Although there are a multitude of themes to be played out in Shostakovich’s The Nose (1928), itself based on Gogol’s satirical short story, the one with the most theatrical potential is the notion of absurdism in its own right. At the centre of the story is the ludicrous idea of a man losing his own nose, but the madness is compounded by the fact that he is virtually powerless to retrieve it because he is surrounded by a world that is even more bizarre than the original event.
This point is played out well in Barrie Kosky’s new production for the Royal Opera, representing the first occasion on which the piece has graced the stage at Covent Garden. William Kentridge’s 2010 production for the Metropolitan Opera utilised a plethora of video projections that imitated Russian artistic styles to highlight the sense of pandemonium. Kosky achieves the same overall results, only by employing a more measured and controlled approach.
Russian art is cleverly alluded to in Klaus Grünberg’s set, without being directly reproduced. The shiny floor with its uniform square pattern, and the semi-circular proscenium arch placed within the Royal Opera House’s permanent one, offer us the basic shapes from which Russian futurist, abstract or constructivist paintings might be created. They do not reproduce their colours or textures (although the shadows that lampposts sometimes cast on the walls may begin to) and so the set, instead of generating pandemonium itself, presents an area that is conducive to allowing chaos to be unleashed. The staging is exceptionally slick as policemen dance and tumble around, and chorus girls are played by male dancers in drag. Round tables that might be found in a restaurant form an all-purpose prop that, by being fixed to tricycle-like contraptions, can be peddled into place while creating dynamic patterns in their own right.
The scene at the newspaper offices illustrates the attention to detail that the production displays. It also reveals its prowess at showing how the real problem for Kovalov is not the initial losing of his nose, but the madness of the world around him that makes it so difficult for him to retrieve it. Despite not being visible from the vast majority of seats, the newspapers really do read ‘Pravda’ (in Russian, although the performance is in English) and carry the paper’s logo. In addition, when we look closely we see that all of the journalists and printers whose job it is to create news are actually cutting and ripping newspapers up! The extent to which Kovalov is caught up at the centre of a world inclined to swamp him is also illustrated through the lighting. On several occasions he stands in front of a black front curtain with a spotlight creating one shadow directly behind him, and other lights at diagonals casting larger ones to either side.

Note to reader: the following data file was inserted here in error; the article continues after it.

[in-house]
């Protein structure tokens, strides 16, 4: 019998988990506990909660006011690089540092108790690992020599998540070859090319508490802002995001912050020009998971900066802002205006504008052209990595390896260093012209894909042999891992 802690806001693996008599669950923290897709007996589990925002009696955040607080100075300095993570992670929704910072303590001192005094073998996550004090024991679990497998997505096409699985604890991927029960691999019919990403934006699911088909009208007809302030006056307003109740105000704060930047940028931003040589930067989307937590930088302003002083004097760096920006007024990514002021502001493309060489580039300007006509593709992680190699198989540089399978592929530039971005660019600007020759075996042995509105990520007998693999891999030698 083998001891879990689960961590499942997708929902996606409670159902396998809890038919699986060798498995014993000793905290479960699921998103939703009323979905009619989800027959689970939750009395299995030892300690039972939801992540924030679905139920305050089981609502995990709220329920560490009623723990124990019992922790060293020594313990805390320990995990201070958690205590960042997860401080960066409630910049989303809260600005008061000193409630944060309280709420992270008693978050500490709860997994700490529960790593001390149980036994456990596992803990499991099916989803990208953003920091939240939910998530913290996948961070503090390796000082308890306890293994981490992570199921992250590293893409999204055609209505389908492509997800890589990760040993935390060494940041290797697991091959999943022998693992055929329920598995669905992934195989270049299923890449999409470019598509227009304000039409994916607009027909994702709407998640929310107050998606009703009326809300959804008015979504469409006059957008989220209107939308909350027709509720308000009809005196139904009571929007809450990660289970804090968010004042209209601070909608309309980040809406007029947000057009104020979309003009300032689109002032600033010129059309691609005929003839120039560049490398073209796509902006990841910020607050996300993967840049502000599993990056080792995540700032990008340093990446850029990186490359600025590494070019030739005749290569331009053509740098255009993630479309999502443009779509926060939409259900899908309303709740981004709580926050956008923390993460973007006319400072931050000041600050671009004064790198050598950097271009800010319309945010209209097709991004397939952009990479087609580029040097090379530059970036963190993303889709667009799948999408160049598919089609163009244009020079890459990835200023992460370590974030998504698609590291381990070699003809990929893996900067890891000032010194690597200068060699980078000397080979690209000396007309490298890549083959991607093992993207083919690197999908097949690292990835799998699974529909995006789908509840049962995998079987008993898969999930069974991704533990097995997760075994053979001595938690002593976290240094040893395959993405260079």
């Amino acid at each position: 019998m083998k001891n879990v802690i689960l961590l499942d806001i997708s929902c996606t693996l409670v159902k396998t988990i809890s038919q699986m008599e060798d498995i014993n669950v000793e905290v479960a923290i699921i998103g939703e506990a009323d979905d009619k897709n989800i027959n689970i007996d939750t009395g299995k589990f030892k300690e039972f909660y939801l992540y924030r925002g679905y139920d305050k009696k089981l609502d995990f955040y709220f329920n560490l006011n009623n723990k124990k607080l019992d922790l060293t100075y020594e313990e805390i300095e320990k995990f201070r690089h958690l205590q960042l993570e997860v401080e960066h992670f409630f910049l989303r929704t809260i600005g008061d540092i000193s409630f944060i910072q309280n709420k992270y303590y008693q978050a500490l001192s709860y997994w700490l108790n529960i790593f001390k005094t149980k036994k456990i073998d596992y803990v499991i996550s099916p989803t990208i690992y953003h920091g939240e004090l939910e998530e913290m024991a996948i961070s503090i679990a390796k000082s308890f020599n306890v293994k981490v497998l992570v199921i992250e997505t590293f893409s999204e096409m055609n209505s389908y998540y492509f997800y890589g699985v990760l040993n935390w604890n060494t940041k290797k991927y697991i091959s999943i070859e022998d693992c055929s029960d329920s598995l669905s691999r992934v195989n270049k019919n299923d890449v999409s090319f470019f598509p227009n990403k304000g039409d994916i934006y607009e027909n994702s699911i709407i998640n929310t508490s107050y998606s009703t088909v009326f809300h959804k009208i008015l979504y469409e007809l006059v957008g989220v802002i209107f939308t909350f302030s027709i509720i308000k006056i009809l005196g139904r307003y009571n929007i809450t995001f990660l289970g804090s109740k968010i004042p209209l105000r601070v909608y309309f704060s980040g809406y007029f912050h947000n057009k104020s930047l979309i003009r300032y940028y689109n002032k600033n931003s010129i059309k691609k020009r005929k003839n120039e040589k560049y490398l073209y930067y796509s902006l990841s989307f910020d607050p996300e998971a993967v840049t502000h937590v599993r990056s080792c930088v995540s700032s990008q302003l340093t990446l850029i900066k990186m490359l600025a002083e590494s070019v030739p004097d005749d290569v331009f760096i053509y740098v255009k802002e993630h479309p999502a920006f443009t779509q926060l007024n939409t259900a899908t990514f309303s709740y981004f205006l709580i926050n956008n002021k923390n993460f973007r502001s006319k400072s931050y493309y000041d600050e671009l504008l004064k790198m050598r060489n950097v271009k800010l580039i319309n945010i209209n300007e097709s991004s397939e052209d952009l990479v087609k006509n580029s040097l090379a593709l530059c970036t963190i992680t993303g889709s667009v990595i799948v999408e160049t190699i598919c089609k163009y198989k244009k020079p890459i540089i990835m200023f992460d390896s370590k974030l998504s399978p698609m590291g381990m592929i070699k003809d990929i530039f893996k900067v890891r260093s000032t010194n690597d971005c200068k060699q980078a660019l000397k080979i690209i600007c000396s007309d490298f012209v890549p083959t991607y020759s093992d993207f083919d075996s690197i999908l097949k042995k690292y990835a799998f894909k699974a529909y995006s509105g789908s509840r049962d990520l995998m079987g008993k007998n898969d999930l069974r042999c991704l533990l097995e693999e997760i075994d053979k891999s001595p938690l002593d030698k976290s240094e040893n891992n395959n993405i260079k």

As per usual, the nose takes on two sizes over the course of the drama: normal nose-size and life-size! When in its latter incarnation it is danced very well by 13-year old Ilan Galkoff who has this enormous pink structure placed on him as only his legs remain visible. The absence of Kovalov’s nose is also conveyed simply but effectively. The relevant area on his face is painted red while everyone else sports large false noses. This not only emphasises the difference, but also hands the other figures an appropriate sense of caricature. The large cast also capture just the right level of exaggeration in their performance styles and none more so than Sir John Tomlinson in the multiple roles of the Barber, Newspaper Office Clerk and Doctor. He utilises his trademark ability to engage with an audience through his gestures and movements to embrace the humour, without making his performances so comical as to lose the overall sense of absurdity.
There are a plethora of other excellent performances from amongst the large cast, with Wolfgang Ablinger-Sperrhacke as Ivan, Peter Bronder as Iaryshkin and Ailish Tynan as Podtotshina’s Daughter standing out in particular. The highest accolades, however, are reserved for Martin Winkler who so effortlessly embodies the desperate and befuddled Kovalov that we almost forget that we are listening to a bass-baritone revealing exceptional tone. That is good because it means we are sucked in to such an extent that we become oblivious to the fact that there is any form of display on his part at all.
At just over two hours, with no interval, the opera lasts around ten minutes longer than any other performance due to a few insertions, none of which require the addition of a single note of music. It would be a shame to give these away, but one in particular proves absolutely hilarious. Another towards the end, however, lets the evening down because it undermines the whole way in which absurdism works, by explicitly telling us that what we have just witnessed makes no sense and presents so many unanswered questions. Nevertheless, with conductor Ingo Metzmacher masterfully extracting the sounds from the Orchestra of the Royal Opera House that Shostakovich surely intended, this is a production that begs to be experienced.
Harrison Noble plays The Nose on 24 and 27 October and 4 November.